Within every project template, there is a view of another database called All Tasks. This Tasks database also serves as high level to-do list. I usually use this only to enter project milestone dates, like “pre-production”, “filming” and “editing 1st draft”. I don’t go too granular on this, because things get start looking messy real quick. I enter these in at the start of the project if possible, so that I can keep as much visibility over my schedule as I can.
4. Dashboard View
Each project has a status field, which can be used to create filtered views. I also add another status field called Next Action where I can type what needs to happen next, which could be anything from “sending an invoice” or “waiting on client”. This filtered view allows me to be greeted with a dashboard where I’m greeted with my active projects and their next actions.
5. Timeline View
This is one of the coolest parts. It’s is a Timeline view of the Tasks database, which pulls together all the milestones that were recorded in your projects. You can forecast when your busy periods will be and know when you’ll have to start saying no to things. I consult with this when I want to know if I have the bandwidth to take on new work.
6. Handling Revisions
These are added into the Task database under the Project it belongs to. I usually include a Rough Cut with 2 revisions as a standard on my projects, so these are added in at the start. Sometimes, the client will need more revisions (which I kindly ask them for payment on), and these will be added as yet another milestone.
Putting it all together.
Here’s what my project management process looks like today:
- I open my Notion in the morning and instantly see my Dashboard, which shows me what active projects I have and what to do next for each of them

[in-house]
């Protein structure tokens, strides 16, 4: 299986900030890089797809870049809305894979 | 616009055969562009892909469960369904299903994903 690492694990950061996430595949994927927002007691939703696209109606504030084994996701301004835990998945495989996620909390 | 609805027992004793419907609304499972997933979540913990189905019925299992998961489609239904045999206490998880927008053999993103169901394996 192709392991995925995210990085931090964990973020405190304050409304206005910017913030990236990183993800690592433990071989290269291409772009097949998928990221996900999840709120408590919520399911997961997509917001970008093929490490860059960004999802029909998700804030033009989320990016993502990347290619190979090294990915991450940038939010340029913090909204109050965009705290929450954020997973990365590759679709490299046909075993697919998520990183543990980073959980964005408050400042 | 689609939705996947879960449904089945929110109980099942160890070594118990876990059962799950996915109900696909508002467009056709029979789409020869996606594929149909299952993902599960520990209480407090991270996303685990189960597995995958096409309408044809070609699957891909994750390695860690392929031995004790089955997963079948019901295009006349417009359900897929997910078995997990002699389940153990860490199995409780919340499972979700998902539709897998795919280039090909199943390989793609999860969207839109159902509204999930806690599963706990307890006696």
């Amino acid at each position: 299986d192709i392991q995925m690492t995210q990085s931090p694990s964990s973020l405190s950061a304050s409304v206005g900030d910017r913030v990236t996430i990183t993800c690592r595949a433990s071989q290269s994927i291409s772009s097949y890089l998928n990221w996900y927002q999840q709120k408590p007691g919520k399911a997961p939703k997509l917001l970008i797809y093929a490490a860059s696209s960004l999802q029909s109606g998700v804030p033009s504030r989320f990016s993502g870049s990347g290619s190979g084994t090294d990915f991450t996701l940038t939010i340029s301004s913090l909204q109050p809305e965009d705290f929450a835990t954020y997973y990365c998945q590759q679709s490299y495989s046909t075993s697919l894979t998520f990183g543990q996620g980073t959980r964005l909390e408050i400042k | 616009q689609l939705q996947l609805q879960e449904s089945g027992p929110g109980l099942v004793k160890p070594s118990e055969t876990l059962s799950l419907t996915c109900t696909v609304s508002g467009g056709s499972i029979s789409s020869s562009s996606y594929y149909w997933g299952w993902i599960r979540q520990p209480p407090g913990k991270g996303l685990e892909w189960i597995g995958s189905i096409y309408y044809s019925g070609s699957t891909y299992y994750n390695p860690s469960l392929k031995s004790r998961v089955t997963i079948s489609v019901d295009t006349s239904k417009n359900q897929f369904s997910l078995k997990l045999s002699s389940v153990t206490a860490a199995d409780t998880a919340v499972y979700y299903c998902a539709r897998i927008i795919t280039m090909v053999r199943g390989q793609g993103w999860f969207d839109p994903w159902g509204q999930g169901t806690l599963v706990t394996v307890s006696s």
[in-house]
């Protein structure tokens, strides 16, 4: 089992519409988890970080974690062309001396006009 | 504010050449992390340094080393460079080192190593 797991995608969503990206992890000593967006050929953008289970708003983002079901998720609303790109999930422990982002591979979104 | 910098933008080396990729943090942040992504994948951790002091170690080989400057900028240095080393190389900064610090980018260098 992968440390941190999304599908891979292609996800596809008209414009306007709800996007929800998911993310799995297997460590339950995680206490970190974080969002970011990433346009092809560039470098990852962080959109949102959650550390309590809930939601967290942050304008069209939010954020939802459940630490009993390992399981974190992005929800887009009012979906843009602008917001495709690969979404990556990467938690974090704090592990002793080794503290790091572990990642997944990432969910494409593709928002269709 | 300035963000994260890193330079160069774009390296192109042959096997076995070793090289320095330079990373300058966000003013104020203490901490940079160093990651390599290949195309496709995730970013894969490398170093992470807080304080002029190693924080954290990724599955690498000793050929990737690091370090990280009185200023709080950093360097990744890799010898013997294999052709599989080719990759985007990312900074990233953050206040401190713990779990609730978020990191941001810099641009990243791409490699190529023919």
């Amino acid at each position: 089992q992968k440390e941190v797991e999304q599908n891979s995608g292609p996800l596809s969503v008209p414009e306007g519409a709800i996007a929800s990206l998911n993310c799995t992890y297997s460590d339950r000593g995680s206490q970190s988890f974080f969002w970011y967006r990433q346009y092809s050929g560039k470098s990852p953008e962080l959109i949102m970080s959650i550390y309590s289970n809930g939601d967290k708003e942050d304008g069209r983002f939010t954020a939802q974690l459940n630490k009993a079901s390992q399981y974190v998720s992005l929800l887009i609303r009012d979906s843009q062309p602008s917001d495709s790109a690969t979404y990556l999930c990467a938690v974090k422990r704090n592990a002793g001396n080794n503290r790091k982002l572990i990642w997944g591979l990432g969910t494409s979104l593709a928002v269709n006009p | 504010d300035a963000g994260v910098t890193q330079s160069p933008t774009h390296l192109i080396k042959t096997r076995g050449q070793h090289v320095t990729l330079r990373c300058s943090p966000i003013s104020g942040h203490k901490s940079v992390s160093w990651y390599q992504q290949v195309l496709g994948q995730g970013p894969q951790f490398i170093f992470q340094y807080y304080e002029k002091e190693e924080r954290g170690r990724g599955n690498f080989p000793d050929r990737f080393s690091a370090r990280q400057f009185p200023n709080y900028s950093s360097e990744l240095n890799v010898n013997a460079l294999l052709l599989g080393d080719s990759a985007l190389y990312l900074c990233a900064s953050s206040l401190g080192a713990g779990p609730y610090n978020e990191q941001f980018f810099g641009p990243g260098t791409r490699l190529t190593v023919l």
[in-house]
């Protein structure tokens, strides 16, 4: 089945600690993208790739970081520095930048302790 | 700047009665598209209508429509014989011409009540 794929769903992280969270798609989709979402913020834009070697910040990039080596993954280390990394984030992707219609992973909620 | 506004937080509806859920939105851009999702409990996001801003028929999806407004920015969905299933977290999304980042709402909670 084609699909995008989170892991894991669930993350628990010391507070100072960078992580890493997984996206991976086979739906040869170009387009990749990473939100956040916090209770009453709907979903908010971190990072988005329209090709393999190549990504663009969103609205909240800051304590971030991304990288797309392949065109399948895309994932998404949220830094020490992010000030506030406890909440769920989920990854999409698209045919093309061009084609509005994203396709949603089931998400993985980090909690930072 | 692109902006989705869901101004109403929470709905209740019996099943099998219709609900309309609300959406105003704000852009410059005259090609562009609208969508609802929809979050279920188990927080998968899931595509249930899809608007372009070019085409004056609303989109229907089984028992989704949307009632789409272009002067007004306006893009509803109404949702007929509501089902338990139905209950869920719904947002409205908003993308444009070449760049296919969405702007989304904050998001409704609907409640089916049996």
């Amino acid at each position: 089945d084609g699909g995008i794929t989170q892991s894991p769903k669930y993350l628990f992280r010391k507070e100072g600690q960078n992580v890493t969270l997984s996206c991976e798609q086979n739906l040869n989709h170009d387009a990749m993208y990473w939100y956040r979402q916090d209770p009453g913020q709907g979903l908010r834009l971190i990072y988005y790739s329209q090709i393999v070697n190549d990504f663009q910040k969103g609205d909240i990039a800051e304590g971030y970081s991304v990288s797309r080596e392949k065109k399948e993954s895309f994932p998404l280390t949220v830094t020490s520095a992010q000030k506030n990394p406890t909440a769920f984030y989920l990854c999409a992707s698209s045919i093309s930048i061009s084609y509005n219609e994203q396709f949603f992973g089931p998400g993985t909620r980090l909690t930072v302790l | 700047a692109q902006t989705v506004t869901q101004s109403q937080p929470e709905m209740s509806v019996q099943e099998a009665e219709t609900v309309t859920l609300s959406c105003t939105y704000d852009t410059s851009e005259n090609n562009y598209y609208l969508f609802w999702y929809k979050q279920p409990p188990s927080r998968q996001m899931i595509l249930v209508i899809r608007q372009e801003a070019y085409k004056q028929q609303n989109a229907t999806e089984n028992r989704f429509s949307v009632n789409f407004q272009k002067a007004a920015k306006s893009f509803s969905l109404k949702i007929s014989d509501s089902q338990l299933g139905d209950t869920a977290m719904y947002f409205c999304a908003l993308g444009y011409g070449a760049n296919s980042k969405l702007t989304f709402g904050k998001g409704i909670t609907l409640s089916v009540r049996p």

- A quick review tells whether I’m currently waiting on something from the client (in which case I can follow up if needed)
- By looking at the Timeline View, I get a wider view of how my schedule looks for the next few weeks. I can see if there are things that need to be tackled first because other tasks depend on them
- My Task database allows me to rearrange items to prioritise what needs to be worked on next
- Whenever a client wants to bring me on for a new video, I just create a new page in the Projects database. My template guides me through what needs to happen to bring it to life.
- All of this takes just 10 minutes in the morning and gives me total clarity over what needs to be worked on and in what order of priority. After that I can get to work doing the next task, then the next, and so on.
Taken together, it all works to meet the needs of the checklist I laid out at the start.
Over the years, I’ve built my Projects database to handle a lot more – social media posts, photography projects, personal projects, blog posts (like the one you’re reading now) and anything else really. You can modify and add to your template as your needs grow, and it will apply to all future projects you make.
If you’re interested in any the of the templates I’ve shown or talked about here, feel free to drop me a message using the contact form on my website and I’ll send it over.